Mysore, now known as Mysuru, is an important part of Indian History with an interesting past. It is remembered for its brilliant royal heritage and impressive monuments. The Mysore Palace has been listed as a World Heritage Site, a towering and overwhelming palace, it is grand and humbling at the same time. Mysore is known to be rich in tradition, having beautiful bazaars replete with spices and incense stalls. Ashtanga yoga is taught at several accredited schools, which attracts plenty of serious yogis from all over the world.
This is the most visited sight in India next to the Taj Mahal, being one of the grandest among Indian buildings, was a seat of the Wodeyar Maharajas. The original structure was gutted in the year 1897 and later completed in the year 1912. For the interiors, the lavish Indo-Saracenic methods have been adopted where a kaleidoscope of stained glass, mirrors and gaudy colours have been used, which gives a classic look. It is further beautified with carved wooden doors, mosaic floors and a series of exclusive paintings depicting the life of the Rajas.
Keshava temple is one of the finest pieces of Hoysala architecture, though being small, it is a masterpiece that is admired by all visitors. It is at par with Belur and Halebid temples which are unique It was built in the year 1268, shaped in the form of a star, and located 32 km from Mysore. There are amazing stone structures depicting various scenes from the Ramayana, Mahabharata, Bhagavad Gita and the life and time of the Hoysala kings.
Devaraja market belongs to the era of Tippu Sultan, it is a huge and busy market with local traders selling common items such as flower garlands, incense, spices and kumkum piled in the shape of a cone. The bazaar is so lively that many visitors come here to take good pictures for their special collection. The western side has a section which sells fruits and vegetables.”Gully Tours” offers good guided walks around the market.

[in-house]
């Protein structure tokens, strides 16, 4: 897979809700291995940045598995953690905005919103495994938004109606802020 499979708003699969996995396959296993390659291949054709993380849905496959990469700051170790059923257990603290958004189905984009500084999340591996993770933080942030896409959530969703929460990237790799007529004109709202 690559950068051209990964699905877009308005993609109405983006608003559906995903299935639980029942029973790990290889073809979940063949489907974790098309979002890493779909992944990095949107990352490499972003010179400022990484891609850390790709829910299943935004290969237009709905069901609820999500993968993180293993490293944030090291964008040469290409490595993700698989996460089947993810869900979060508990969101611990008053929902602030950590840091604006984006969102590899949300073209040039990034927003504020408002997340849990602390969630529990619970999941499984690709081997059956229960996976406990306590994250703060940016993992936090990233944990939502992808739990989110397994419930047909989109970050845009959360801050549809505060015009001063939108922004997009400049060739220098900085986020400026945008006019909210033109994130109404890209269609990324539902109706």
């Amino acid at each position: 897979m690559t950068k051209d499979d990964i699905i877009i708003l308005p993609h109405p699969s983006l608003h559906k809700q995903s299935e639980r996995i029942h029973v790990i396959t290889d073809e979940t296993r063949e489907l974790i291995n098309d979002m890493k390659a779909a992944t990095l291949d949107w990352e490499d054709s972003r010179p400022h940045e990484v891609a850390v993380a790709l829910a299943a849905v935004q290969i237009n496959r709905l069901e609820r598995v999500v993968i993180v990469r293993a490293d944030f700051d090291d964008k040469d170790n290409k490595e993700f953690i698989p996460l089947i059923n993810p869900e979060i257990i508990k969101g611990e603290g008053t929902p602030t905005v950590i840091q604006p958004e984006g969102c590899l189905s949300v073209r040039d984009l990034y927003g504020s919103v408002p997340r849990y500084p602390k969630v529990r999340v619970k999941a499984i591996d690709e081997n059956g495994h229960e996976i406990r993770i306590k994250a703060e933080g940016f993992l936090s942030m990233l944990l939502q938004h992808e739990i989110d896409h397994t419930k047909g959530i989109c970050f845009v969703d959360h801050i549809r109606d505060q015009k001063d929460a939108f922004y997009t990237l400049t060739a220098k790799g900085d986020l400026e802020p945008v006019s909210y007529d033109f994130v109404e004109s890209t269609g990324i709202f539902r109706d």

Chamundi Hills is at a height of 1062m and hosts the famous Sri Chamundeshwari Temple.
This temple offers a half-day excursion for visitors who come to Mysore. On the way, uphill one will be amazed at the breathtaking views around. Visit the temple is better on weekdays other than weekends to avoid long queues.
Jayalakshmi Vilas Mansion Museum Complex
This museum was neglected until the year 2006, when it was restored. It is located on the University campus, having wonderful artefacts, stone tablets, sculptures, rural costumes and a wooden puppet of 10-headed demon king Ravana. This museum was a mansion for Princess
Jayalakshmi Ammani, the eldest daughter of Maharaja Chamaraja Wodeyar. The museum needs to be improved, though a visit is quite good enough.
This grand auditorium was built in 1861, located to the west of Mysuru Palace. This remarkable palace houses the Jayachamarajendra Art Gallery. There is a huge collection of Indian paintings, which include the works of the famous artist Raja Ravi Varma, traditional Japanese art and some rare musical instruments, all spread over three floors. During the time of research, it was closed for renovation.